Russian President Vladimir Putin said Ukraine and its Western allies wanted Russians to 'kill each other' during the weekend revolt
Russian president Vladimir Putin. Image/AFP AFP News

Emails accessed by a Russian anti-corruption organisation revealed that Vladimir Putin ordered his $100 million (£75 million) superyacht to be moved from a German shipyard to Russia weeks before he invaded Ukraine.

The investigation carried out by the anti-corruption foundation established by incarcerated Putin critic Alexei Navalny claims that the ship named "Graceful" left Germany exactly three weeks before Russia invaded Ukraine.

The documents revealed that an employee of a Russian shipping company, the SCF Group, wrote an email to Blohm & Voss shipyard stating that the ship's owner is not happy with an ongoing "refit" and wants the ship to be relocated by February 1, 2022.

"The owner is not happy with the retrofit. He is dissatisfied with the delays in the construction process," read the email. However, it did not elaborate on why the owner was not happy with the refit.

"Please accelerate all works which may interfere with Graceful sailing out on 01 February," reads the email sent on January 19, 2022. "Please calculate the amount to be paid by Owners due to early departure. Crew and myself will provide full assistance to prepare Graceful for Towing."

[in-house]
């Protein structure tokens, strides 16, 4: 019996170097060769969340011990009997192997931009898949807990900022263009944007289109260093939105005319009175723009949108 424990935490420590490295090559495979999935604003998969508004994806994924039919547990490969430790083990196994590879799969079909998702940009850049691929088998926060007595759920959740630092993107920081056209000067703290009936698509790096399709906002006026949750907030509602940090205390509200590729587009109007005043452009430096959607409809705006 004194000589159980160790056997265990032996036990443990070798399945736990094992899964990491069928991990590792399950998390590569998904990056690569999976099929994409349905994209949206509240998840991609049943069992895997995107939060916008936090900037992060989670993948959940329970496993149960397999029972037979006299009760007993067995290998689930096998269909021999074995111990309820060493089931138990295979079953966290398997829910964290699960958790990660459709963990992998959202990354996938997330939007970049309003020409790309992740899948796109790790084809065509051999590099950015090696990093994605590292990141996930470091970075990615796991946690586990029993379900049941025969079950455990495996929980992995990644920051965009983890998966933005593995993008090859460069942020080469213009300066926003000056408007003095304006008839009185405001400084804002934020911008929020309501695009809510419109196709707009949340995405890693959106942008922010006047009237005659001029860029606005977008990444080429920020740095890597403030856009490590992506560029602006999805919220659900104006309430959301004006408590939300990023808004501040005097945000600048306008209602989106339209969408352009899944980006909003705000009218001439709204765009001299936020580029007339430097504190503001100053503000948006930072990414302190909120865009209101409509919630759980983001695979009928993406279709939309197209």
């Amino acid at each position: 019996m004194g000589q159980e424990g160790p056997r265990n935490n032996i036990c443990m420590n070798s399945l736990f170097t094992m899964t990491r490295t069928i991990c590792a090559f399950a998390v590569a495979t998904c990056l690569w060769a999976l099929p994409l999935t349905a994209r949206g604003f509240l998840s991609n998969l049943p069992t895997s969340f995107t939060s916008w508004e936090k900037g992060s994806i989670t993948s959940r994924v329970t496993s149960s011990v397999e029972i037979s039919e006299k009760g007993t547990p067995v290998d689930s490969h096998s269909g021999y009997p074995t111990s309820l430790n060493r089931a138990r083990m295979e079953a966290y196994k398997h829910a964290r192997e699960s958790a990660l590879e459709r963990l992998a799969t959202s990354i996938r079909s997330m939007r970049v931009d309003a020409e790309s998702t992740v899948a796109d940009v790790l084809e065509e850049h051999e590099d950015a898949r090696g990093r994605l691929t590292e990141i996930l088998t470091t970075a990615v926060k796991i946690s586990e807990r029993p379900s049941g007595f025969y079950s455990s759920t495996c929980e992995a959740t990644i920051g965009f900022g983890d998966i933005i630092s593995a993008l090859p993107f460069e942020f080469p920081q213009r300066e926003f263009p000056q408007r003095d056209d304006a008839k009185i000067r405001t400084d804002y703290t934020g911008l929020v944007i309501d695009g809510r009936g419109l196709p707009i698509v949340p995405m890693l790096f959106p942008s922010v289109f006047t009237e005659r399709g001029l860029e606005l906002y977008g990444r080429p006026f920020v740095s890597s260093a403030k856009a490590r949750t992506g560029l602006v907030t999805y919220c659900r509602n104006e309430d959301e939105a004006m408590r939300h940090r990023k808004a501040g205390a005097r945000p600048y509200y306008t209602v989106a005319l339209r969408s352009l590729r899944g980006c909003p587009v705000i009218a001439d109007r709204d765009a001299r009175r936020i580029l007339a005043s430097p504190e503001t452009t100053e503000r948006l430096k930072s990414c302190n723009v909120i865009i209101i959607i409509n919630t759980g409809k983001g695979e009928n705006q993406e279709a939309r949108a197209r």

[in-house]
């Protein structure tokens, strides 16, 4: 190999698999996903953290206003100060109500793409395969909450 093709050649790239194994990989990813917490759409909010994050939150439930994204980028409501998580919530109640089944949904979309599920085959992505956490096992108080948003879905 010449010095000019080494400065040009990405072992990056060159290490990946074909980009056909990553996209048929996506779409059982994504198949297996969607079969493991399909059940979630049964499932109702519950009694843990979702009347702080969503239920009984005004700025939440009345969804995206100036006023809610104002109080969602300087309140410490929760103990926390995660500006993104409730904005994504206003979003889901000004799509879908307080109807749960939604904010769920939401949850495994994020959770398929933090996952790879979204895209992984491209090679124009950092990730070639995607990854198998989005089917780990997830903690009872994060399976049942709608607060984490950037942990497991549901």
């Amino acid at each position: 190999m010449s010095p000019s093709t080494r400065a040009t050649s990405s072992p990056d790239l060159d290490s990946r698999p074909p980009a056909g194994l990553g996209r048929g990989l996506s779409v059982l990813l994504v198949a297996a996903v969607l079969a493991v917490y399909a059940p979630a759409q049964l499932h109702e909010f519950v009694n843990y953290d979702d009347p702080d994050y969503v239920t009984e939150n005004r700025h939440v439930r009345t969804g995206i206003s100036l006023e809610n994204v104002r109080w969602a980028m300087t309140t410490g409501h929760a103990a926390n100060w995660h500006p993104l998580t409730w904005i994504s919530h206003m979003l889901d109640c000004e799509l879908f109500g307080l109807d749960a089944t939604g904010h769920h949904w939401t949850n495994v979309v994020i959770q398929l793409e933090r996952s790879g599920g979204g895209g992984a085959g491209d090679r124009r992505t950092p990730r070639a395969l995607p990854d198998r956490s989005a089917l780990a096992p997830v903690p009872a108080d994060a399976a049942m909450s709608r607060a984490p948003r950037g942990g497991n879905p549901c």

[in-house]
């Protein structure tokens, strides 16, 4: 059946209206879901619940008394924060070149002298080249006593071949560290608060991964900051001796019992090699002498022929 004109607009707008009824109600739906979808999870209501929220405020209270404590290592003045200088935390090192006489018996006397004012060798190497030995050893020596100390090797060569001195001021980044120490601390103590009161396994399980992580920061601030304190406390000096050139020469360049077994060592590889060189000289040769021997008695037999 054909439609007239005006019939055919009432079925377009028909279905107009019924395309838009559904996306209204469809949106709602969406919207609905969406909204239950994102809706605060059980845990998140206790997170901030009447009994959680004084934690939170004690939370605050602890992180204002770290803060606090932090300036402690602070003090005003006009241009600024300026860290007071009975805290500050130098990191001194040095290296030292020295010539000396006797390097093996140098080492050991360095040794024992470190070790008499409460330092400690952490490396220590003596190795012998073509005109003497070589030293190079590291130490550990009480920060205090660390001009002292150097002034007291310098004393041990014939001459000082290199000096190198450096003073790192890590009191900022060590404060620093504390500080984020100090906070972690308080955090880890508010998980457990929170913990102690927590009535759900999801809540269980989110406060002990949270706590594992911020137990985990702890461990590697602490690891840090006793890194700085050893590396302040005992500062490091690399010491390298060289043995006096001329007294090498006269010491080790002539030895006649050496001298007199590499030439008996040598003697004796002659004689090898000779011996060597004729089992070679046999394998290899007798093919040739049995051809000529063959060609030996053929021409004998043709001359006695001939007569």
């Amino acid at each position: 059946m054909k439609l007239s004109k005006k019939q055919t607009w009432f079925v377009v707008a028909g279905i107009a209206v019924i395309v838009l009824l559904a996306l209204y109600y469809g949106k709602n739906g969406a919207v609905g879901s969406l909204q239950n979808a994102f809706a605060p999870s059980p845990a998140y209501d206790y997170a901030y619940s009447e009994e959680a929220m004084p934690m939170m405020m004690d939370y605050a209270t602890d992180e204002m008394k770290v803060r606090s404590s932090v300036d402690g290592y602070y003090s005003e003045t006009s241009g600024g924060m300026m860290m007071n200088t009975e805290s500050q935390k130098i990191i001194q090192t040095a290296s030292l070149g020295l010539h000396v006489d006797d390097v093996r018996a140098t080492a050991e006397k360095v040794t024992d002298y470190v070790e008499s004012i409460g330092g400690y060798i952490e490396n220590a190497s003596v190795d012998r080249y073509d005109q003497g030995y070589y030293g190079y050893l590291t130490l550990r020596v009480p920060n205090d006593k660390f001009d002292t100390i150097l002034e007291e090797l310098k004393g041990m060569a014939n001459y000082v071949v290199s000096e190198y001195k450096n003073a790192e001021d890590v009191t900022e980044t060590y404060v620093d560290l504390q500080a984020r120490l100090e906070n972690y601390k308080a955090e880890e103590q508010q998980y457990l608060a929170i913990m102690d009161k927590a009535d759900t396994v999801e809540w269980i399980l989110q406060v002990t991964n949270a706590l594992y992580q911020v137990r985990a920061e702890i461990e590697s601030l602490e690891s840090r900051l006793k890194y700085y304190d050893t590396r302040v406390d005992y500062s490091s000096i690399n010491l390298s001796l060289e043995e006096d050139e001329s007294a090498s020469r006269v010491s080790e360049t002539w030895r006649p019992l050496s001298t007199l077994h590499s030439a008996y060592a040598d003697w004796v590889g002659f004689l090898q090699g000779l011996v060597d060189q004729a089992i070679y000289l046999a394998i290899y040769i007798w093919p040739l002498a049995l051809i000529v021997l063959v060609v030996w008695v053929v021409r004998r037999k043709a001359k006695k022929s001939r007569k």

The move was reportedly aimed at preventing the superyacht from being seized as Russia faced sanctions from Western nations. It further stated that the ship finally left Germany on February 7.

Western countries imposed several sanctions on Putin and Russian oligarchs close to him soon after the country invaded Ukraine. The authorities froze about £18.4 billion of Russian assets in Britain and 17 billion euros' worth in the European Union.

Recently, the UK unveiled a comprehensive set of sanctions against individuals and entities across multiple countries that support Putin's aggressive actions in Ukraine.

The sanctions, spanning Turkey, Dubai, Slovakia, Switzerland, Iran, and Belarus, are aimed at disrupting the flow of crucial military equipment to Putin's forces and countering the countries that support his aggressive actions in Ukraine.

The targeted individuals and companies include Turkey-based businesses Turkik Union and Azu International, Dubai-based Aeromotus Unmanned Aerial Vehicles Trading LLC, Slovakian national Ashot Mkrtychev, and Swiss national Anselm Oskar Schmucki.

"Today's landmark sanctions will further diminish Russia's arsenal and close the net on supply chains propping up Putin's now struggling defence industry," said Foreign Secretary James Cleverly as he announced the sanctions earlier this month.

"There is nowhere for those sustaining Russia's military machine to hide. Alongside our G7 partners, the UK has repeatedly called on third parties to immediately cease providing material support to Russia's aggression or face severe costs."